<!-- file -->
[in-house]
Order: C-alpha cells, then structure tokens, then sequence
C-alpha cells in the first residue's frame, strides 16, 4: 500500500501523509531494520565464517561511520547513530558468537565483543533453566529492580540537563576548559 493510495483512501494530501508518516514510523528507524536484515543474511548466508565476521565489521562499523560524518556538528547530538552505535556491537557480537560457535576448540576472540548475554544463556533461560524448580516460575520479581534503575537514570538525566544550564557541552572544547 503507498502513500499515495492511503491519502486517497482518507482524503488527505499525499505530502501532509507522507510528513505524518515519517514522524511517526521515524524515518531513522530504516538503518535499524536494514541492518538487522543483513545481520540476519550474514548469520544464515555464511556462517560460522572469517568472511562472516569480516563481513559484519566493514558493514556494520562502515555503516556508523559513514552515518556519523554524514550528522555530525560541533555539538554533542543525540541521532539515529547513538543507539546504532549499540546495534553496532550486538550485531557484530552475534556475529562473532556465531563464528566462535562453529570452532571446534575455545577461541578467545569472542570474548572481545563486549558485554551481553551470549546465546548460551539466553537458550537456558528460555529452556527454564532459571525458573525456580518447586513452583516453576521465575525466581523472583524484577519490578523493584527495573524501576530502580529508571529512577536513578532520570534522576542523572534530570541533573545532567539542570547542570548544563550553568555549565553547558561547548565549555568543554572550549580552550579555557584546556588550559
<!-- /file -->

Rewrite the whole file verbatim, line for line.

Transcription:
[in-house]
Order: C-alpha cells, then structure tokens, then sequence
C-alpha cells in the first residue's frame, strides 16, 4: 500500500501523509531494520565464517561511520547513530558468537565483543533453566529492580540537563576548559 493510495483512501494530501508518516514510523528507524536484515543474511548466508565476521565489521562499523560524518556538528547530538552505535556491537557480537560457535576448540576472540548475554544463556533461560524448580516460575520479581534503575537514570538525566544550564557541552572544547 503507498502513500499515495492511503491519502486517497482518507482524503488527505499525499505530502501532509507522507510528513505524518515519517514522524511517526521515524524515518531513522530504516538503518535499524536494514541492518538487522543483513545481520540476519550474514548469520544464515555464511556462517560460522572469517568472511562472516569480516563481513559484519566493514558493514556494520562502515555503516556508523559513514552515518556519523554524514550528522555530525560541533555539538554533542543525540541521532539515529547513538543507539546504532549499540546495534553496532550486538550485531557484530552475534556475529562473532556465531563464528566462535562453529570452532571446534575455545577461541578467545569472542570474548572481545563486549558485554551481553551470549546465546548460551539466553537458550537456558528460555529452556527454564532459571525458573525456580518447586513452583516453576521465575525466581523472583524484577519490578523493584527495573524501576530502580529508571529512577536513578532520570534522576542523572534530570541533573545532567539542570547542570548544563550553568555549565553547558561547548565549555568543554572550549580552550579555557584546556588550559